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into to buy a lot of old deals he would have to withdraw the united states from the existing agreements and enter into new agreements with the two states but let me say that what he has negotiated with mexico he concluded preliminary in the negotiations with mexico couple of days ago what he's concluded is economically identical in most respects to the existing nafta agreement so it makes it strange for him to claim that it was the worst deal ever when his renegotiation replicates most of what was in that deal what was and what i find odd about this is that having done that mexico sat back while the united states i'm kind of a have that agreement which sounds like mexico just saying yes to anything that goes to a grade in what as i say was supposedly a three way deal i don't quite understand how that works. well it's important
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to mexico to maintain even the bilateral trade relationship with zero tariffs which is what the north american free trade agreement does with the united states and it's also important to canada to retain that and they're both willing to make some concessions in order to retain that core free trade arrangement and so it may be that count of the gives up some modest commitments with respect to anti-dumping duties mexico give some modifications on what would constitute a north american automobile for purposes of the eligible for zero tariffs so they're willing to do a lot and i think this is you know president trumps art of the deal negotiation style where he prefers to go bilateral first to negotiate in a context where united states power might be applied most
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effectively. he doesn't need to know what he wants very well and he doesn't seem to be getting things that are really relate to the concerns that he's expressed so as far as we understand the negotiations with have got no where they're going to resume next week is it clear who the winners and losers would be a if no new nafta deal is reached and the u.s. does make good on its promise to race tariffs on canadian imports. well first of all all three countries with the arms there would be particular industries within each country that would be helped but most industries would be armed you know states and the rest of north america would be a weaker competitor our production in north america would be less efficient and united states consumers with a higher prices and canadian and mexican consumers that pay higher prices because
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of the reintroduction of terrorists that haven't been in existence remember that most complex production takes place using long supply chains and we now produce things in north america books wagon that sucks made in tennessee uses. upholstery and dashboards that come from mexico transmissions and engines that all other places if you start imposing tariffs on those things it makes the for adoption more expensive and less competitive in a global setting i say that that's very clear professor joel tractor and thank you so much oh my pleasure. now here in germany the first senior government minister visited they scene of a deadly stabbing in the city of chemist's today the crime carried out last weekend allegedly by two migrants night bad deep divisions of tons of macro's decision to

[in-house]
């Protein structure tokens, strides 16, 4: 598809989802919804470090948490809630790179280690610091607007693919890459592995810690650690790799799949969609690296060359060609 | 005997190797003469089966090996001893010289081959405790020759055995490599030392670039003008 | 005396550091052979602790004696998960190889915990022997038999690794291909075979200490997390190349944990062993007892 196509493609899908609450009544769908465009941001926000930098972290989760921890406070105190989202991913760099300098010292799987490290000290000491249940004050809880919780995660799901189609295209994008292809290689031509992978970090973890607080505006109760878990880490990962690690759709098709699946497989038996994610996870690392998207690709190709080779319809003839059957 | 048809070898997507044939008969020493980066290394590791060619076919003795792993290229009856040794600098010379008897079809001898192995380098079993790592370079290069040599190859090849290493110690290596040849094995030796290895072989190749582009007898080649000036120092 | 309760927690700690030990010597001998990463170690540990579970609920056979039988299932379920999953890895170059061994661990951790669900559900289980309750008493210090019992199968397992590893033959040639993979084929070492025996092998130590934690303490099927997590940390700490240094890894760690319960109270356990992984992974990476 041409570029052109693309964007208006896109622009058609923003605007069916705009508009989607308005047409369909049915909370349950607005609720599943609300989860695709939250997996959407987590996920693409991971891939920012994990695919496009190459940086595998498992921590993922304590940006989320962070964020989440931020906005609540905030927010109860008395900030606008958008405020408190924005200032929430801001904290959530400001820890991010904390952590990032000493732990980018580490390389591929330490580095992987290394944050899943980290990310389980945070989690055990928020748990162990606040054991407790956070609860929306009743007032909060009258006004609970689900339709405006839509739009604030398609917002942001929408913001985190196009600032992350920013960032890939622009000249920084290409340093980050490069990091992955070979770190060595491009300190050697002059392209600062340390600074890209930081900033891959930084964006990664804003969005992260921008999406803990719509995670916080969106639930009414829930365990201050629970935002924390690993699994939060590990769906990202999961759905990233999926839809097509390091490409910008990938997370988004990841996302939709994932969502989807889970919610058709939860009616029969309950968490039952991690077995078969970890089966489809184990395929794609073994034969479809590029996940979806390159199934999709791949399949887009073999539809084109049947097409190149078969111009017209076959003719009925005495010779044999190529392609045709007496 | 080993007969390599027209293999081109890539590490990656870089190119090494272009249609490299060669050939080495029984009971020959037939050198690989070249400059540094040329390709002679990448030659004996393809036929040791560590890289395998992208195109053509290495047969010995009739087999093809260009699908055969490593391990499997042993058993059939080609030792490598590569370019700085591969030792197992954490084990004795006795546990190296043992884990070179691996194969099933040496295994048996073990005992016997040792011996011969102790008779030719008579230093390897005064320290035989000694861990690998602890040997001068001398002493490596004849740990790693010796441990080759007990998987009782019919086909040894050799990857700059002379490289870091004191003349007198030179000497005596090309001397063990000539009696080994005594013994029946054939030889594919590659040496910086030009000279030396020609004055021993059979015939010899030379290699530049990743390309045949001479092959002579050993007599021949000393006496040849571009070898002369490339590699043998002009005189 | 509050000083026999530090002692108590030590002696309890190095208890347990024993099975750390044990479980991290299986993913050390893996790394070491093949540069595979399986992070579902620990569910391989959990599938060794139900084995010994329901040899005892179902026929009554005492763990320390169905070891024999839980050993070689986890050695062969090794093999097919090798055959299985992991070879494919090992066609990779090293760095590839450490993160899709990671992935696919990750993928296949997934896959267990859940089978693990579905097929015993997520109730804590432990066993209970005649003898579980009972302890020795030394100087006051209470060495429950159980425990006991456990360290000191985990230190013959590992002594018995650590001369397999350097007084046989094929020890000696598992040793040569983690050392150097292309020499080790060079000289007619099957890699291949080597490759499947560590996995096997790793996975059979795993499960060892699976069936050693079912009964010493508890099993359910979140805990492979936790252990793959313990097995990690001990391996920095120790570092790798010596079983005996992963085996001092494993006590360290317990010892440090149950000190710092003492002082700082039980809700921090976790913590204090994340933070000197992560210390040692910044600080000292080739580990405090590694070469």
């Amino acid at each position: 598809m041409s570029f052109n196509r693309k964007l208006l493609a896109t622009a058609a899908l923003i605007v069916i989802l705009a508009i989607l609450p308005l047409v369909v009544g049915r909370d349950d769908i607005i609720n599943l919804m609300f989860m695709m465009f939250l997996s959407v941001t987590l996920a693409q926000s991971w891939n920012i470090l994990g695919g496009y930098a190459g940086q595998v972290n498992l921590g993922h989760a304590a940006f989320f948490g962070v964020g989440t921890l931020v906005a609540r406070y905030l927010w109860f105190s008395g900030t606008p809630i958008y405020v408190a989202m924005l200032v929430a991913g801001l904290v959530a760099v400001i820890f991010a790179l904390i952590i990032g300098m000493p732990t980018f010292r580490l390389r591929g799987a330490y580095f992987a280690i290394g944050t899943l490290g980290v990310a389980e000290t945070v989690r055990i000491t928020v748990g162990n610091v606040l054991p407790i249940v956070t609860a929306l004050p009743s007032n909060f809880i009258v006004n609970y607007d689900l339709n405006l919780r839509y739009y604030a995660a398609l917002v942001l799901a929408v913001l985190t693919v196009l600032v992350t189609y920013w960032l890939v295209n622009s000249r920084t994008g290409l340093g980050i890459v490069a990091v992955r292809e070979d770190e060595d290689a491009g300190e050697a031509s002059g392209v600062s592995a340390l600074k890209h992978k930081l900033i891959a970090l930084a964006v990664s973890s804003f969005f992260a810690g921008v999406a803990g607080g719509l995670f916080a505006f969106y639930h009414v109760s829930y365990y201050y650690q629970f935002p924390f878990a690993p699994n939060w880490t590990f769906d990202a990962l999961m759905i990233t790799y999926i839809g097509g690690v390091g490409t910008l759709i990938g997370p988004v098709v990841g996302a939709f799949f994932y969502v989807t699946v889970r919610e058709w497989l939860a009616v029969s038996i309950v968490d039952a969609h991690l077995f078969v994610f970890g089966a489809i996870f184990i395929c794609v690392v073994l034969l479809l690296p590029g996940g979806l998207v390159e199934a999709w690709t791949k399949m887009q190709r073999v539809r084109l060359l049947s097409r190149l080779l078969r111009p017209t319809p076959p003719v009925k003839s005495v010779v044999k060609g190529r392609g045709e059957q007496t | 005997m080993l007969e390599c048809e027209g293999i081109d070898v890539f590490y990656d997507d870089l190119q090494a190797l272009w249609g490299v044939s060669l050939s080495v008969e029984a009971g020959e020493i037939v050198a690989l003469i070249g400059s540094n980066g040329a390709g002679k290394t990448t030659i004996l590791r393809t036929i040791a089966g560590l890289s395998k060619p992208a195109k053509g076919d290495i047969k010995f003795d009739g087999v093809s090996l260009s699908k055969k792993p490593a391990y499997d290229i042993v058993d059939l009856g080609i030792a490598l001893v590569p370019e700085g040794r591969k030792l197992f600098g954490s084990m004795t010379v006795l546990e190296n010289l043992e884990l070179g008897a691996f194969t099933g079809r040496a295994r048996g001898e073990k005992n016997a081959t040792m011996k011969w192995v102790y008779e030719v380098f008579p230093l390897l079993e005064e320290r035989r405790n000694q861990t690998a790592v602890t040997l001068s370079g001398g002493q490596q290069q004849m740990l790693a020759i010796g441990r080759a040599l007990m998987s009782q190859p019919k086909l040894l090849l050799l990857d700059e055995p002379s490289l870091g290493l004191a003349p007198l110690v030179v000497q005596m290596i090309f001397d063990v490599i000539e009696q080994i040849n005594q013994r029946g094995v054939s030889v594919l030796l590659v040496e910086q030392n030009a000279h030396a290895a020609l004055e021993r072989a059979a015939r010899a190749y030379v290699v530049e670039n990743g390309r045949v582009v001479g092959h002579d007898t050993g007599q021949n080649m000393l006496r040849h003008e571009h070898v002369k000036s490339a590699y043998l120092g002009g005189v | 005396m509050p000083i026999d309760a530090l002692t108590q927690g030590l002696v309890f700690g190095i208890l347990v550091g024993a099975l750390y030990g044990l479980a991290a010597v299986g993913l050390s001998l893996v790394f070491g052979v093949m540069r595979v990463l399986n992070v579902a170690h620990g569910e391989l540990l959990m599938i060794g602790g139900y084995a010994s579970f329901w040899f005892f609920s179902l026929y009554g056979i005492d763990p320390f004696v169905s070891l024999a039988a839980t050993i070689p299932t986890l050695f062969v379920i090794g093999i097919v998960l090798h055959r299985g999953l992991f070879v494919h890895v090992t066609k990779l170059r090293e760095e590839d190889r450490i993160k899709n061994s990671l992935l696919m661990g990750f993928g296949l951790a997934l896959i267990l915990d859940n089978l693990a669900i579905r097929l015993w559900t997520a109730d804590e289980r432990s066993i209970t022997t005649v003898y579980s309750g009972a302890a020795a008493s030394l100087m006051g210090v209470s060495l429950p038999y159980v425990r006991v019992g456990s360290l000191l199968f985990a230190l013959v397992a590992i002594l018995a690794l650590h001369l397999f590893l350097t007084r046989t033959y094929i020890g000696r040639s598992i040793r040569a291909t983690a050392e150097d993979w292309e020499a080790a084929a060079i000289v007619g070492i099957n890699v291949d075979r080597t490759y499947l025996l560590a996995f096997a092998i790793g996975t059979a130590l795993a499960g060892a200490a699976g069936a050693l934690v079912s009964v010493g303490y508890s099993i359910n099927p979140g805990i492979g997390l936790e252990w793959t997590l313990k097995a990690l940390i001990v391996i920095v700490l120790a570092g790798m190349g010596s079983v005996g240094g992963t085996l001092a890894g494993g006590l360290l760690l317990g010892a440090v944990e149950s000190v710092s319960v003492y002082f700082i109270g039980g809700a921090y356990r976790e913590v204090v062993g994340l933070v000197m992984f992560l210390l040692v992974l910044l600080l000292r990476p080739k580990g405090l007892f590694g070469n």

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welcome nearly a million migrants to end twenty fifteen following days of violent protests families minister unrest was a wake up call for the government to start listening to its people. the crime scene has become a place of remembrance family minister francisco defies the first member of the federal government to visit the site where a german man was stabbed to death last sunday the minister met political groups and pledged more funding for initiatives aimed at strengthening democracy. we shouldn't make the mistake of thinking that this is just a problem for saxony. it is a focal point because of the current events here. but this issue affects the whole country the whole of eastern germany but also the west. and a court in kemet says confirmed that one of the alleged attackers should have been deported in may twenty sixth eighteen saxony state premier says its officials are
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not to blame the pumas and from the federal authorities are responsible for that it's now being investigated and the results will have to be made public. the accused iraqi man has several previous convictions he should have been deported to bulgaria within six months but the deadline expired the magazine der spiegel claims the man twice presented forged papers the authorities supposedly rejected his application for asylum on wednesday three days after the fatal step in kenneth's. course we want to find out what happened if mistakes were made we want to ensure they're not repeated in the future. and. more demonstrations are scheduled in chemists over the weekend but by the far right alternative for germany party as well as by church groups. and the days of the clocks backwards and forwards in spring and autumn here in europe could be done
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but the european commission is today proposing an end of switch between summer and winter time the decision comes after an online poll found that a majority of respondents want to get rid of the hour switch to winter time. the online survey was the largest in the e.u.'s history four point six million europeans took part by far the most of those were german in total eighty percent said they were in favor of getting rid of the hour difference between winter and summer time. so the european commission president john claude a young says that people will get what they want. you started does or problem now it's up to the number of states and the european parliament to take action the european parliament has been heading in this direction for years anyway it will happen there's no sense in asking people and once they respond disregarding their response behaving as if it weren't put on record people wanted to will do it for muslims so t.w.